Beth, the Travel Goddess, had arranged a room for us at Le Meridien Hotel. We dropped the luggage off and then our driver took us to the Museum of Modern Art on Hero Square before saying goodbye. Which was a nice idea, but the museum is in the middle of an exhibition change and is closed except for one single piece of conceptual art. At least it was free.
So we walked across the square to the Museum of Fine Art. The have lots of classical art, which doesn’t greatly interest us, but there is a sculpture room on the second floor we thought we’d check out, and some 20th century art in the basement.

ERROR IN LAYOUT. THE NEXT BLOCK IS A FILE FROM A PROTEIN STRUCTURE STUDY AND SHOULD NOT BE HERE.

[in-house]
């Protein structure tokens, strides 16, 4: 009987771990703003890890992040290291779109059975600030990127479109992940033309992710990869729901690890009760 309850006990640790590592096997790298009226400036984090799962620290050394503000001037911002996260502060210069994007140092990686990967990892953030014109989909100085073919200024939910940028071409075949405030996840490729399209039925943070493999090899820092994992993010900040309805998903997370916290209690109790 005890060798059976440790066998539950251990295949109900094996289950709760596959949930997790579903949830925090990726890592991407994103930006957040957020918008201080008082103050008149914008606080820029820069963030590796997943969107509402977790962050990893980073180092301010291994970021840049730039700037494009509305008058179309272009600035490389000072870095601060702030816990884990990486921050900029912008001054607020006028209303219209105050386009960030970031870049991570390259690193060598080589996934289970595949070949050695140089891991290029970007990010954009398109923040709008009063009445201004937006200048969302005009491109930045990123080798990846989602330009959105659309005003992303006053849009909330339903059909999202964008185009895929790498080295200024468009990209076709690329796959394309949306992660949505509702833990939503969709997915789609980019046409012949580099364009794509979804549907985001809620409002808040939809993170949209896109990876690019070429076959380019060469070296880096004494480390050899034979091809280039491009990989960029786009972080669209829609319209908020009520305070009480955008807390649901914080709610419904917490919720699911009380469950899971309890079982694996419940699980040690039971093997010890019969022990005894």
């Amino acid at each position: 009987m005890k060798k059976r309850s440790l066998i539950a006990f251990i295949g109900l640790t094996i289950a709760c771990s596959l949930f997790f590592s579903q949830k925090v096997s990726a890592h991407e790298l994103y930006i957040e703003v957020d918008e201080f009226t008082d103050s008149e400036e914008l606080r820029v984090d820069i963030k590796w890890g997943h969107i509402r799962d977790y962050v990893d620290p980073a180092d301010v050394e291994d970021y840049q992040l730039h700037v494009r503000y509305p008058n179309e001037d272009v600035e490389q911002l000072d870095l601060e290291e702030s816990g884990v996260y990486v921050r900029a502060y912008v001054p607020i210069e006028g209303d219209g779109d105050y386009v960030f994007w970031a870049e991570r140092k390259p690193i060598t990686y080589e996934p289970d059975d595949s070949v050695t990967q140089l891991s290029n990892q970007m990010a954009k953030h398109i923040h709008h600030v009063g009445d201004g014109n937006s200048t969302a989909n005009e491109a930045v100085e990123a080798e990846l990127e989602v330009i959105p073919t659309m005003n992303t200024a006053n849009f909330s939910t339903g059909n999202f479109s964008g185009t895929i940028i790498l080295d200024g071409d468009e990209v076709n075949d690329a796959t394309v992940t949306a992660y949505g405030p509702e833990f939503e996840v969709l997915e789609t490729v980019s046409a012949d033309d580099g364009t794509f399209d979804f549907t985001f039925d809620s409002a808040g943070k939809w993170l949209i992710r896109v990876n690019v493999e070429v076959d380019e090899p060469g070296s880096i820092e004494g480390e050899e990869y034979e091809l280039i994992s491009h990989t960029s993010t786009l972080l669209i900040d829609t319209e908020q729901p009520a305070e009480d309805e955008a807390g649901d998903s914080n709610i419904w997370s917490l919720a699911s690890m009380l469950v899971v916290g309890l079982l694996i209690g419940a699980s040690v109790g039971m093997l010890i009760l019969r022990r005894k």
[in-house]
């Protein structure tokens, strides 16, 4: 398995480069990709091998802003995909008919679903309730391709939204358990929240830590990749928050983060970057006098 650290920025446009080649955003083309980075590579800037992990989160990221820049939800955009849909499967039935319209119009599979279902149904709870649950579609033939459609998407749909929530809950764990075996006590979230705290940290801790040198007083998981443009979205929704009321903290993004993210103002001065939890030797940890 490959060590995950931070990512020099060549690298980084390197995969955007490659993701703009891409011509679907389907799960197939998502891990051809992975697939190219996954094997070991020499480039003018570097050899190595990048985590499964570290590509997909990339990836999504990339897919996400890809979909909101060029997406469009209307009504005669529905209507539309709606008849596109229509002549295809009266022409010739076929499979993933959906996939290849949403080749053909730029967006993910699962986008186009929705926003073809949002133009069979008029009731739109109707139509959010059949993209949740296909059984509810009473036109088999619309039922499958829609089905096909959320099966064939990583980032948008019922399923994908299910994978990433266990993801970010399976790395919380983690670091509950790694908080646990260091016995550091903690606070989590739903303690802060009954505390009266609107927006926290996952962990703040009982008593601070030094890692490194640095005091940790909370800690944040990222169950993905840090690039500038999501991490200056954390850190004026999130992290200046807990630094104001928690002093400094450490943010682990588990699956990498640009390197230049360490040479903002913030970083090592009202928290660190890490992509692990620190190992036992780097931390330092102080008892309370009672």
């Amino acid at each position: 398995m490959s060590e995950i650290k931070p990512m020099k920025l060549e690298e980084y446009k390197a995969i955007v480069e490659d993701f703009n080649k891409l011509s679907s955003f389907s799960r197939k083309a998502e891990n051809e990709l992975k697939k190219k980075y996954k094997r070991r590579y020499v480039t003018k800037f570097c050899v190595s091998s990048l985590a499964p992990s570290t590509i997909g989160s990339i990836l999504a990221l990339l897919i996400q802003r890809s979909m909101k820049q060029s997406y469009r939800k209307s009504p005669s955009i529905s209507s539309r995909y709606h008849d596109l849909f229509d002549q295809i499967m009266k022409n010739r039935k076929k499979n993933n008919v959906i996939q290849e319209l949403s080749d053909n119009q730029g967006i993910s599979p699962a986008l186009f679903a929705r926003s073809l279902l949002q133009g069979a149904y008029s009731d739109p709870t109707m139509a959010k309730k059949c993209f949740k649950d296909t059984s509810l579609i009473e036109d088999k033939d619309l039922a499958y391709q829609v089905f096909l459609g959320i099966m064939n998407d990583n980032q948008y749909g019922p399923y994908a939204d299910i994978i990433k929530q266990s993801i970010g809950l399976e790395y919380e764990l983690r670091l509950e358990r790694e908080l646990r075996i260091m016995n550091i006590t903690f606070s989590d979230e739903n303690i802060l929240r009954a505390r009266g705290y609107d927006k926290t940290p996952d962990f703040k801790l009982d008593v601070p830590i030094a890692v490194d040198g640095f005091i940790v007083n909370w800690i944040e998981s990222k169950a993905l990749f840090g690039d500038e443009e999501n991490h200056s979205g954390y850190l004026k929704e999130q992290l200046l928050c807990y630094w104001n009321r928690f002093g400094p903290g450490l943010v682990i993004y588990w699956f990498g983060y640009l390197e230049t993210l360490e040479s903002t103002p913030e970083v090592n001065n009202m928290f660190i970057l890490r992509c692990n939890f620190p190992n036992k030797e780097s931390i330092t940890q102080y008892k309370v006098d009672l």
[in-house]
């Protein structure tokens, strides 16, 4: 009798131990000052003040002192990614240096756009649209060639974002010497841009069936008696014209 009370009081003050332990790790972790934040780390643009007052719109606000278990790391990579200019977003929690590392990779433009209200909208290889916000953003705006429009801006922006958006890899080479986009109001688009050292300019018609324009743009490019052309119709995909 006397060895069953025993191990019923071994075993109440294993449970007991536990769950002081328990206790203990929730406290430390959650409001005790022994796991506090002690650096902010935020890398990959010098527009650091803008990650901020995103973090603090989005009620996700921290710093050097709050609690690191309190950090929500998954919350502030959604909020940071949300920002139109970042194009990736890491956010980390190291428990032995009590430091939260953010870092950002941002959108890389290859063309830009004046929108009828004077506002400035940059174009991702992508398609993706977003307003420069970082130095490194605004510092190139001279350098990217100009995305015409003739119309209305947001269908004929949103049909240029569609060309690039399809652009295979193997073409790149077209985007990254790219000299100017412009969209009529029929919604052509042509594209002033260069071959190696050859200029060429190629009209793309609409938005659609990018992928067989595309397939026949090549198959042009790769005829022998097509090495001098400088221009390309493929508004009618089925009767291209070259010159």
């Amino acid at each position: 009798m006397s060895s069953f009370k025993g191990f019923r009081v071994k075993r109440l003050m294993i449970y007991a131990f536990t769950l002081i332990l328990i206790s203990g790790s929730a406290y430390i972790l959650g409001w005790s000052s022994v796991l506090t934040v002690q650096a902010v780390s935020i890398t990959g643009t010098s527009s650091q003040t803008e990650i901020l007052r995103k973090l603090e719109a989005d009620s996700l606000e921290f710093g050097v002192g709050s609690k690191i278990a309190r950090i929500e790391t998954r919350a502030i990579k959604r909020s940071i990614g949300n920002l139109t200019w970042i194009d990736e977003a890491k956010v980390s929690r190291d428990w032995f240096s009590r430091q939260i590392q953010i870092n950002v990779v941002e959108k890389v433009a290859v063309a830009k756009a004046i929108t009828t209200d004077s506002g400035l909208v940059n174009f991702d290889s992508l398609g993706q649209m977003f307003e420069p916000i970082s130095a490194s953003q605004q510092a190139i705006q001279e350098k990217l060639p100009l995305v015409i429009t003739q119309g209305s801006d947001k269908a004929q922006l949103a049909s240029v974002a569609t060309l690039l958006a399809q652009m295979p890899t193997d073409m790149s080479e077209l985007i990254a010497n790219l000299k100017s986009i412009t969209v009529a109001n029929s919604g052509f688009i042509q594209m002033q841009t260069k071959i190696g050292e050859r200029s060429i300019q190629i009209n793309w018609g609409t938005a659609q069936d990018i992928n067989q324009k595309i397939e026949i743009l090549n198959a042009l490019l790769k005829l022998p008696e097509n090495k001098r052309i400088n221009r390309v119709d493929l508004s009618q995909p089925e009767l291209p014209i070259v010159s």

We took the audio guides, as always. Then wandered through the ground floor to the rear, where there was an elevator. That turned out to be a tiny affair, and although it was just a normal elevator, you had to go with a staff person to push the buttons. This museum has lots of staff people doing nothing.
My audio guide didn’t work. I wasn’t surprised. The sculpture was all medieval and religious.
Went back down stairs (same elevator operator). Traded my guide in for a new one. Took a different elevator down to the basement (no operator). Watched a fascinating video about the installation of a Toulouse-Lautrec exhibit–it was an ad for a new Samsung 4K television, but the most interesting thing in the joint.
The twentieth century art exhibit was very strange–nobody you would recognize, all eastern European knockoffs of western modern art.
A taxi brought us back to the Meridien, and the adventure got much more interesting.